Most people recognize the right
of scientists and engineers to be free to ask questions, to pursue new ideas, and to create new innovations. But at the same
time, most people ignore the third man who is essential to human progress: the businessman. The businessman is the one who
takes the achievements of the scientists and engineers out of the realm of theory and turns them into reality; he takes their
ideas off the chalkboards and out of the laboratories and puts them onto the store shelves.
Behind the activities of the businessman
there is a process of rational inquiry every bit as important as that of the scientist or inventor. The businessman has to
figure out how to find and train workers who will produce a quality product; he has to discover how to cut costs to make the
product affordable; he has to determine how best to market and distribute his product so that it reaches its potential buyers;
and he has to figure out how to finance his venture in a way that will best feed future growth. All of these issues—and
many others—depend on the mind of the businessman. If he is not left free to think, the venture loses money and its
product goes out of existence.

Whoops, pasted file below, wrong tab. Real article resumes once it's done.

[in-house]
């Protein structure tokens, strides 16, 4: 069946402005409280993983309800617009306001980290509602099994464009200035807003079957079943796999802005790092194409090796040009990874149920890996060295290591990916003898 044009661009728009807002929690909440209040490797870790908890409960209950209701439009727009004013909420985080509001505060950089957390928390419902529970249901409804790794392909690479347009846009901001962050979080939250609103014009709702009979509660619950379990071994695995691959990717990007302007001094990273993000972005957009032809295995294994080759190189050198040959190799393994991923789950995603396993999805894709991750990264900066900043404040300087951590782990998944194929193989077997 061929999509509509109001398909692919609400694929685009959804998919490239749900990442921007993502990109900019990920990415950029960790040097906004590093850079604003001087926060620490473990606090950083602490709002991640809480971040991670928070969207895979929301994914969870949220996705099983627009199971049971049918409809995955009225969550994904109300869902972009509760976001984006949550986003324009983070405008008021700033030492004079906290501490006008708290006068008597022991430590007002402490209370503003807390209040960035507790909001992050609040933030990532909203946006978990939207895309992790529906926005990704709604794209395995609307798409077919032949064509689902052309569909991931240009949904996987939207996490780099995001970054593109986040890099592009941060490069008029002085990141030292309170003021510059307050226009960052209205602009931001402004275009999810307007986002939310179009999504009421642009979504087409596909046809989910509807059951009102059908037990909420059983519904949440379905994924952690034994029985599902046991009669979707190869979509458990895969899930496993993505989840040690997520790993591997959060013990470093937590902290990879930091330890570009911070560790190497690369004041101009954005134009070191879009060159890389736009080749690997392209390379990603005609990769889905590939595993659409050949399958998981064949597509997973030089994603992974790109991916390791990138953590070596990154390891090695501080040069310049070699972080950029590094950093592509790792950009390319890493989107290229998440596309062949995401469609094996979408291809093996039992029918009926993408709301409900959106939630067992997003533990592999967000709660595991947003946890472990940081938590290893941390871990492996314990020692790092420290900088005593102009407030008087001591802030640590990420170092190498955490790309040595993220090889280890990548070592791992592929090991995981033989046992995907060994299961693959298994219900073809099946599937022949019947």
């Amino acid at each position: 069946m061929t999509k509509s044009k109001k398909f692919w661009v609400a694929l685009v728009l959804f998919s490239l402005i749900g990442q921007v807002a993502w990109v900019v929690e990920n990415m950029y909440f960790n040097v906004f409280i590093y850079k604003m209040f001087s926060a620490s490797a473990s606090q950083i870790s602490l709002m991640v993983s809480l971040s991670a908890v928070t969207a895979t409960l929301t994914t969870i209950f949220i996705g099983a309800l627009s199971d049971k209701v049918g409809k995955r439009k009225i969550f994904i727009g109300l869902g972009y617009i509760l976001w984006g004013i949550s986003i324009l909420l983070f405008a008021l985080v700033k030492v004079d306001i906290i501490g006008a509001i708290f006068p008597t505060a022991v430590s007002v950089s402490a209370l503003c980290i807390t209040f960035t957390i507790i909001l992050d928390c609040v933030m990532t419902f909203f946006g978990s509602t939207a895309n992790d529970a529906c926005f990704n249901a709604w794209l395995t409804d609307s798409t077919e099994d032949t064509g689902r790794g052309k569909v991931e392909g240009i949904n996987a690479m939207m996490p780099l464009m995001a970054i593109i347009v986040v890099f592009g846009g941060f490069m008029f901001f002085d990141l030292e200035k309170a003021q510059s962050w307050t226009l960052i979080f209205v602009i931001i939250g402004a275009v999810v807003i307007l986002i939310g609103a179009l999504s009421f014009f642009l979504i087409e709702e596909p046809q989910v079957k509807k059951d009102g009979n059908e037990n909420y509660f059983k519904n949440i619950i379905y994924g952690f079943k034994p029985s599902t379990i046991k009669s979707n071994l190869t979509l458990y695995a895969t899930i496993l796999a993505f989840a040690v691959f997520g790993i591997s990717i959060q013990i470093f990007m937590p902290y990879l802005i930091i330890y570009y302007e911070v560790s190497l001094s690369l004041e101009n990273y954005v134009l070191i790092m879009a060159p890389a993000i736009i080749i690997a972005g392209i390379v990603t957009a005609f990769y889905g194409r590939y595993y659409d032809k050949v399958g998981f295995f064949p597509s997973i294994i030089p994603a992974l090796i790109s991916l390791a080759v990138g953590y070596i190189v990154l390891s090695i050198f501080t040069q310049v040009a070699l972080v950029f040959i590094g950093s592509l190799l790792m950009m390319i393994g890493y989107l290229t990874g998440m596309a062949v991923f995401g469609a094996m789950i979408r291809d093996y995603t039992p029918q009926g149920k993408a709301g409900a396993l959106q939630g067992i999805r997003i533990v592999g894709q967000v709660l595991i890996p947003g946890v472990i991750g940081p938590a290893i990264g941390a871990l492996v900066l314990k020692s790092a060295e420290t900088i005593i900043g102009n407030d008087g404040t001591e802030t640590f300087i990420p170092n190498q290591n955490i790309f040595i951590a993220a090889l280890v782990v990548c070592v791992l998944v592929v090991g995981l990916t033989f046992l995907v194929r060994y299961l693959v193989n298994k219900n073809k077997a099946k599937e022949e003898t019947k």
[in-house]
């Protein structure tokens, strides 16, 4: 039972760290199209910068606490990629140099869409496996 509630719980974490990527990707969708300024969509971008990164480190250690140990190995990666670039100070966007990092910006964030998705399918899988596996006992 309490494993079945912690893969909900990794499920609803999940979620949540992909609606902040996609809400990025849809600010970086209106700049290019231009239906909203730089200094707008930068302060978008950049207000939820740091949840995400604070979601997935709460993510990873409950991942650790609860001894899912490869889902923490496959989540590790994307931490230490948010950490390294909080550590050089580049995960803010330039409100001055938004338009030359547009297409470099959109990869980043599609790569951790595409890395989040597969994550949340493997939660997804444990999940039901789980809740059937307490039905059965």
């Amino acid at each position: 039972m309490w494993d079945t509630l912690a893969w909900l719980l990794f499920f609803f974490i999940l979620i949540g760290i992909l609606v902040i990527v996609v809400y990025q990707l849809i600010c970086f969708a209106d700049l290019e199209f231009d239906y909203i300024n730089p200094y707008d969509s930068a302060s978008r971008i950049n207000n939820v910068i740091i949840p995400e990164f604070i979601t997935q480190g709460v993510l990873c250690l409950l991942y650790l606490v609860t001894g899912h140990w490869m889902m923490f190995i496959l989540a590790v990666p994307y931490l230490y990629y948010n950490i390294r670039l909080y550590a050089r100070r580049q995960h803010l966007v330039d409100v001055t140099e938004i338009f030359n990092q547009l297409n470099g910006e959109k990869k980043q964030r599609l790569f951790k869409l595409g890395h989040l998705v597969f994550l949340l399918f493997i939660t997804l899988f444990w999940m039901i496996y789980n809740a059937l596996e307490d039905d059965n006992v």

The businessman has to have an
unwavering dedication to thinking, not only in solving these problems, but also in dealing with others. He has to use reason
to persuade investors, employees, and suppliers that his venture is a profitable one. If he cannot, the investors take their
money elsewhere, the best employees leave for better opportunities, and the suppliers will give preference to more credit-worthy
The businessman's dedication to
thought, persuasion, and reason is a virtue—a virtue that our lives and prosperity depend on. The only way to
respect this virtue is to leave the businessman free to act on his own judgment. That is precisely what capitalism does. The
essence of capitalism is that it bans the use of physical force and fraud in men's economic relationships. All decisions are
to be left to the "free market"—that is, to the un-coerced decisions of buyers and sellers, manufacturers and distributors,
employers and employees. The first rule of capitalism is that everyone has a right to dispose of his own life and property
according to his own judgment.
Government regulation, by contrast,
operates by thwarting the businessman's thinking, subordinating his judgment to the decrees of government officials. These
officials do not have to consider the long-term results—only what is politically expedient. They do not have to back
their decisions with their own money or effort—they dispose of the lives and property of others. And most important,
they do not have to persuade their victims—they impose their will, not by reason, but by physical force.
The government regulator does
not merely show contempt for the minds of his victims; he also shows contempt for their personal goals and values.
In a free-market economy, everyone
is driven by his own ambitions for wealth and success. That's what "free trade" means: that no one may demand the work, effort,